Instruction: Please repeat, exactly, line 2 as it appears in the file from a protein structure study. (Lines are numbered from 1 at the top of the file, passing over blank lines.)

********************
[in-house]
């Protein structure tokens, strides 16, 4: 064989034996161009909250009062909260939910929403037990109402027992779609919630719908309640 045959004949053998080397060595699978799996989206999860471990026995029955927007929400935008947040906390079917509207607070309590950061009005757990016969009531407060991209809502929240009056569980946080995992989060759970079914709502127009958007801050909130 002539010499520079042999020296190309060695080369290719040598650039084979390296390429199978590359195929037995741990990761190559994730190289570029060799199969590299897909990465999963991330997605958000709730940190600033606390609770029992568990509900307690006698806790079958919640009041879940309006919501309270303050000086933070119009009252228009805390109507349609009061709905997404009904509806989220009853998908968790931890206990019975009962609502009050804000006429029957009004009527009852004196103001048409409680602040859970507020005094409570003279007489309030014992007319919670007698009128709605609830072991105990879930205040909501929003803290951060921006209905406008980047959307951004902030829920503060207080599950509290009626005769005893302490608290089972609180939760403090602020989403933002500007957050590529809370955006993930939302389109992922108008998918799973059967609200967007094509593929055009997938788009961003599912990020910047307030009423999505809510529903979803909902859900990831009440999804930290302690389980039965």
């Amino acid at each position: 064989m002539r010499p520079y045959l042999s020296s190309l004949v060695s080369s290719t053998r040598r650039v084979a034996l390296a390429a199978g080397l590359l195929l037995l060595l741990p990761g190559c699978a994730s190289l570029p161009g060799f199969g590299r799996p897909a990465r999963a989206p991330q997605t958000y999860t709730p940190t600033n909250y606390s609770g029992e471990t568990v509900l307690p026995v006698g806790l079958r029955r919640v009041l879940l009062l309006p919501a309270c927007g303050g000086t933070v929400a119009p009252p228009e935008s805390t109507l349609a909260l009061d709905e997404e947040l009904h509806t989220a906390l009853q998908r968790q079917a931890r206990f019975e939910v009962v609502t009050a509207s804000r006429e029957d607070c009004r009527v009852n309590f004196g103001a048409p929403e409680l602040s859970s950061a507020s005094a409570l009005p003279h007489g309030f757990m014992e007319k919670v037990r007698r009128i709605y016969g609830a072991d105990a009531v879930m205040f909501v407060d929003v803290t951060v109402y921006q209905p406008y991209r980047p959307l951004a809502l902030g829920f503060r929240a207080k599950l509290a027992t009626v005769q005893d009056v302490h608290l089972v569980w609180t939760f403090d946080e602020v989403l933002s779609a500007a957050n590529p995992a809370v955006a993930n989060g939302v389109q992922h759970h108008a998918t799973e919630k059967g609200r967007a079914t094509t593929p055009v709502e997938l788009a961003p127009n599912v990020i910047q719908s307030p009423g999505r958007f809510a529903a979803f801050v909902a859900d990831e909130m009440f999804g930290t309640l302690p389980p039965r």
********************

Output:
């Protein structure tokens, strides 16, 4: 064989034996161009909250009062909260939910929403037990109402027992779609919630719908309640 045959004949053998080397060595699978799996989206999860471990026995029955927007929400935008947040906390079917509207607070309590950061009005757990016969009531407060991209809502929240009056569980946080995992989060759970079914709502127009958007801050909130 002539010499520079042999020296190309060695080369290719040598650039084979390296390429199978590359195929037995741990990761190559994730190289570029060799199969590299897909990465999963991330997605958000709730940190600033606390609770029992568990509900307690006698806790079958919640009041879940309006919501309270303050000086933070119009009252228009805390109507349609009061709905997404009904509806989220009853998908968790931890206990019975009962609502009050804000006429029957009004009527009852004196103001048409409680602040859970507020005094409570003279007489309030014992007319919670007698009128709605609830072991105990879930205040909501929003803290951060921006209905406008980047959307951004902030829920503060207080599950509290009626005769005893302490608290089972609180939760403090602020989403933002500007957050590529809370955006993930939302389109992922108008998918799973059967609200967007094509593929055009997938788009961003599912990020910047307030009423999505809510529903979803909902859900990831009440999804930290302690389980039965």